The international co-operation essential to the exploration of space has frequently been overlooked, but former Bradford Technical College student, Mike Dinn, played a crucial part in momentous events in space history. Lunar landings were unimaginable when Mike was born in Little Horton, Bradford in 1933.
“I did a full-time electrical engineering London University external degree at Bradford Tech from 1951 to 1955. I thoroughly enjoyed my period there, and made some very good friends. I had a great social life! I was on the Students' Council for a couple of years as NUS secretary (which lead directly to my repeating a year!), and attended NUS meetings at Loughborough and Cardiff. At one of these there was a successful movement to cut NUS ties with the Communist/East European IUS (International Union of Students) and I was active in this.
In those days we had Wednesday afternoon off, and did lab work on Saturday mornings. At one Student meeting we were all accused of being an ‘Apathetic Shower’ so a number of us formed the ‘Apathetic Shower Society’ (One organiser Ian Cameron was president the following year). The only thing the A.S.S. did was to visit a brewery most Wednesday afternoons! I think we visited all within a 30 mile range! After a couple of visits, the main attraction was the free samples. Another ASS was Geoff Swift from Pharmacy, who also became President of the Students' Council.
I am pleased about the renovation of the hall (now renamed Henry Mitchell Hall) which we used regularly for dances. We also had dances at the Queen's Hall. The MacMillan College was formed and built while I was there. The girls originally started at Tong Hall before moving to the Trinity Road location. I had several social visits to both!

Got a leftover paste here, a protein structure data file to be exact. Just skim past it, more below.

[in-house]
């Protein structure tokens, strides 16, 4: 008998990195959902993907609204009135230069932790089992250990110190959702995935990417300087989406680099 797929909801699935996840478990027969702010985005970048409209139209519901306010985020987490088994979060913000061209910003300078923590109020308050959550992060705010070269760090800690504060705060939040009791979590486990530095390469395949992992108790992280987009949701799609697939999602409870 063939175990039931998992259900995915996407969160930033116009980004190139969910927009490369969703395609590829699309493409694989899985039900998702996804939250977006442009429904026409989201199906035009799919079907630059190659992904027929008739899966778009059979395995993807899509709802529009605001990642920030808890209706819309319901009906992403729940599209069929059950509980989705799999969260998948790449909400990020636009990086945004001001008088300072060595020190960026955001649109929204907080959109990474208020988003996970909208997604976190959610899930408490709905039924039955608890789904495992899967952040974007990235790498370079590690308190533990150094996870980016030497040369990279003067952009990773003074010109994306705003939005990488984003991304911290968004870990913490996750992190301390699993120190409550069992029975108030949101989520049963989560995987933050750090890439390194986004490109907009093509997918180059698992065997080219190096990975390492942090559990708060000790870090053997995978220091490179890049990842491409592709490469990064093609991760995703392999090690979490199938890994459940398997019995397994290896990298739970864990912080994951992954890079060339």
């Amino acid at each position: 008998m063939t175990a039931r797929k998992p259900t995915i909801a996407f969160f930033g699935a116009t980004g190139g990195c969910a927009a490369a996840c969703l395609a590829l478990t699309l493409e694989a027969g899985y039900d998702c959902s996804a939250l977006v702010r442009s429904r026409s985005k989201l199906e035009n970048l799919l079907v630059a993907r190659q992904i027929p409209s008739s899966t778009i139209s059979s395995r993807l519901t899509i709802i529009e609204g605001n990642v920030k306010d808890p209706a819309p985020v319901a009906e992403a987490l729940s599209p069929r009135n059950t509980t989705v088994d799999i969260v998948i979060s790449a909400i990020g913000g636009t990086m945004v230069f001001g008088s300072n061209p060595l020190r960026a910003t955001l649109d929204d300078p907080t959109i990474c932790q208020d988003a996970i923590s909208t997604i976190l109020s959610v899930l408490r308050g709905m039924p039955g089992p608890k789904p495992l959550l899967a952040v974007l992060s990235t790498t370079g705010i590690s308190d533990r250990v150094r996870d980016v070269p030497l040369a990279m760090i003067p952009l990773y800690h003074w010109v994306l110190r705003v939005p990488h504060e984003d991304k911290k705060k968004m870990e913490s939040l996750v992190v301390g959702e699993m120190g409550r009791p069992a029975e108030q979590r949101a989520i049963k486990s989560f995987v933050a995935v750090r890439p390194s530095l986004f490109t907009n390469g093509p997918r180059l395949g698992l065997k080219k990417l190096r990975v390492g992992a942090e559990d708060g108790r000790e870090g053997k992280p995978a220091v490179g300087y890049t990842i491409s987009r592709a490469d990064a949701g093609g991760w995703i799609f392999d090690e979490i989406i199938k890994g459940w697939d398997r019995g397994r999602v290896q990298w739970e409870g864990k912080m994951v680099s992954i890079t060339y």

I didn't appreciate that Bradford Tech was so well known for its Pharmacy and more so Textile departments, until I arrived there. But as Peter Bell comments on the 175 Site, we all got to know many nationalities there. I learned to play three card brag in the ‘smoke room’, where the best exponent by far was Abdul Aziz from Malaya. I wonder what became of him. Yet another ‘Textile’ and student President was Len Smith. I visited him at his in the 90s in Twickenham, where he ran a school uniforms and sportswear business and he had his Bradford Tech diploma still proudly displayed.
Rag Days were a major event of the year. It was one Saturday per year collecting for charity by selling paper flags, and other events by Bradford students. It was a good excuse to dress up and have fun. I still have all my badges! I even came back from Middlesex, after graduation, for the 1956 one. None of us had much money in those days, but luckily I lived withing about a twenty minute walk from Tech. So I walked home quite a few times, after losing my bus money at three card brag (to Abdul)!"
After graduating in 1955, Mike went to EMI Electronics in Hayes for a graduate apprentice working on airborne radar, before returning to Bradford in 1959 to join the Aircraft Equipment Division of English Electric. Mike has modestly said of his Apollo work that he “was in the right place at the right time” but the move began in 1960 with a three year contract to work on aircraft electrics system design for the Royal Australian Air Force based at Laverton near Melbourne, where he stayed on in the Aircraft Research and Development Unit, as civilian engineer in charge Flight Test Instrumentation. He then became Deputy Director of space tracking stations near Canberra; at Tidbinbilla in 1966; then at Honeysuckle Creek in 1967, in charge of operations, deep space and manned flight, including being actively concerned in Apollo lunar missions 7 to 13.